Monday, September 18, 2006

A Case of the Mondays

The weekend was rainy. Friday evening, Saturday, and Sunday. All of it. I got out a few times and got wet every time. I'm talking strip-off-the-clothes-and-hand-them-up wet. I slept in so long on Saturday that my teacher's sleeping schedule got thrown off and I couldn't fall to sleep until late Saturday and Sunday night. Which mean that Monday morning came very early.

Despite my grogginess, it was a nice morning today. As I rode to the school on the bus, I noticed how my city had changed slightly from the rain. The rice paddies that line the highway to the school looked a more vibrant green. Also, there were many patches that were flattened--by the rain or the wind I suppose. The spillways that drain the streets and the streams from the mountains were full of water and gushing into the sea. The air was cleaner (almost 50 hours of rainfall will do that you know).

I got off at the correct stop with no incident (small victories). It was mostly downhill from there--including the walk up the hill. The area of Seong Po where the school is located can be described in three levels. The bottom level is the small shipyard and some ports. The second level, higher in elevation, is where most of the town is. A narrow two-lane road winds around the contours of the landscape and through the town. It is a little scary to ride a bus through this area as cars are often parked on the side of the road which forces the bus across the solid line into the oncoming lane of traffic. The third and highest level is where the school is located.

The distance between the first and second levels is filled with small homes, walled gardens and steep concrete paths that connect the levels. The space between second and third levels is much the same except with only to paths. Since there are only a couple homes (as in two) a story and a school up on the hill, so travel up and down is not essential to most. Besides, the school is serviced on the other side by an exit to the highway, so most people take that route as opposed to the footpaths.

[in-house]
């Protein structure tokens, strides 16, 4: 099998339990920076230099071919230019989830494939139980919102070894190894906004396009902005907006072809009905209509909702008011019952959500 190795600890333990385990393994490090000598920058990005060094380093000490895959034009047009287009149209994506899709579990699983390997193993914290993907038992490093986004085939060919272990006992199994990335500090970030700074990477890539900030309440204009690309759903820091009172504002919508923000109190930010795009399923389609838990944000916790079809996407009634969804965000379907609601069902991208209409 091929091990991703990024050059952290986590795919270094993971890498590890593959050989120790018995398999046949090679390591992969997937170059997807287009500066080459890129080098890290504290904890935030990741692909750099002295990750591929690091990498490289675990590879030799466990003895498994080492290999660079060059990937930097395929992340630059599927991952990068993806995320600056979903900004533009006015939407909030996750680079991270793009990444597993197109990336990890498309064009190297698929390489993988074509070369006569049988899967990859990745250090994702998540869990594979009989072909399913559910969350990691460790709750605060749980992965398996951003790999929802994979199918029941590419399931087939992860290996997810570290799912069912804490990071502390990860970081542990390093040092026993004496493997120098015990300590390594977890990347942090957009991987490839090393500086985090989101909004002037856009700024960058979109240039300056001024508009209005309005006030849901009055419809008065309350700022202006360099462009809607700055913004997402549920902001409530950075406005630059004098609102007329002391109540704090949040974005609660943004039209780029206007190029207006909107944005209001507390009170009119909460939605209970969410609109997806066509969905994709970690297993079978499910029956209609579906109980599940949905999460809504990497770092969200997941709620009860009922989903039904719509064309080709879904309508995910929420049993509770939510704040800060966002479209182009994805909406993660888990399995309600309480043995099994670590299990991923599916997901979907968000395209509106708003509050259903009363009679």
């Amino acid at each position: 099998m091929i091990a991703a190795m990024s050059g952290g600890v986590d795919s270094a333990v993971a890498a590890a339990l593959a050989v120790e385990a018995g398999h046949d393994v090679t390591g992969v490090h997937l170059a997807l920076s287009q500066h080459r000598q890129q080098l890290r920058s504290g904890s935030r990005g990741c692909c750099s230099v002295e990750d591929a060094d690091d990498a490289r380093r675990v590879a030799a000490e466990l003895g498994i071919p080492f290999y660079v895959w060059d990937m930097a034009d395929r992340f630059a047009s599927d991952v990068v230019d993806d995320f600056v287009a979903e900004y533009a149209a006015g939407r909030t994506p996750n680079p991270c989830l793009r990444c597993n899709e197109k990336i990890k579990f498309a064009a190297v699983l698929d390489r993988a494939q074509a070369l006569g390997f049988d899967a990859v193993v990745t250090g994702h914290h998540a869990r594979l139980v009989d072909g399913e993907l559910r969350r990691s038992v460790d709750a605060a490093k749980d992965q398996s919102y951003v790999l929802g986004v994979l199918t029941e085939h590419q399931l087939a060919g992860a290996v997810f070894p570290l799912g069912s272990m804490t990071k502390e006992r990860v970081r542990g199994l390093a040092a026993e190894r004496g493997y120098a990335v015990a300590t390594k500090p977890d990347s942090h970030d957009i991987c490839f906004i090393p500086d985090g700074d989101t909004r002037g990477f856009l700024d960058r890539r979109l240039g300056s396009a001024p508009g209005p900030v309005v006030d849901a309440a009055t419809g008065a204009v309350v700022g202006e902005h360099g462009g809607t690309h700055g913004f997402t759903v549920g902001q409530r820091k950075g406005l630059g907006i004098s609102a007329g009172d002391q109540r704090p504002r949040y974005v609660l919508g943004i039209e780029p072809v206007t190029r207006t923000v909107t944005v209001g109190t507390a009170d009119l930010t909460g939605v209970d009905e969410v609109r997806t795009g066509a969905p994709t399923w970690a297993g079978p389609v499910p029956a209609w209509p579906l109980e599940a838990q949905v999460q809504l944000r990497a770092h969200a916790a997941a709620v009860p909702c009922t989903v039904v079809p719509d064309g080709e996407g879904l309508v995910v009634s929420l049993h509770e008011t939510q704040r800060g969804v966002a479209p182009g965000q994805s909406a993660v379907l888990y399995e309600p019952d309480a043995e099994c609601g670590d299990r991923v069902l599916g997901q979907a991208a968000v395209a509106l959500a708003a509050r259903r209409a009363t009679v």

The two previous paragraphs are setup for this: I have a heckofa walk up this hill. I think the incline is about 45 degrees. The path is paved in concrete. Now I've been to many seasides in my day and all of the ones with this steep of an incline have had stairs--this is just a long, curvy ramp. So, by the time I get to the top, my calves are mooing, I'm huffing, puffing and sweating. Most of that I'm sure will go away as I walk this hill more and more. To help this, I've resolved to take the stairs up to my sixth floor apartment at least once a day.

Okay, so after my hike from the bus stop to the school, I had my first class about twenty minutes later. I had this lesson planned, printed, and felt ready to go. Then, I tried the lesson. The moment that immediately comes to my mind was my African geography lesson during my fall 2004 student teaching.

Long story short, I had assigned my students to learn all of the countries of Africa, but had forgot the refresh myself and looked like a fool in front of them. This time, I wasn't "unprepared" per se, I just hadn't prepared to their level. I had a worksheet that was designed to have them practice words that end in "er" and their different meanings. For example, while teacher means someone who teaches, rubber doesn't usually mean someone who rubs.

These students had now clue what the words meant--much less their nuanced meanings.

I think I'm going to have to go back to the drawing board. It is hard to plan units or a series of lessons because I have most of these students only once a week. That makes any continuity between lessons difficult. So, I think I may just move to short conversation-only classes. Maybe its bit of a cop out. Its certainly easier to teach some vocab for a thematic topic, some phrases, and have some sample dialogue than it is to attempt to teach new concepts.

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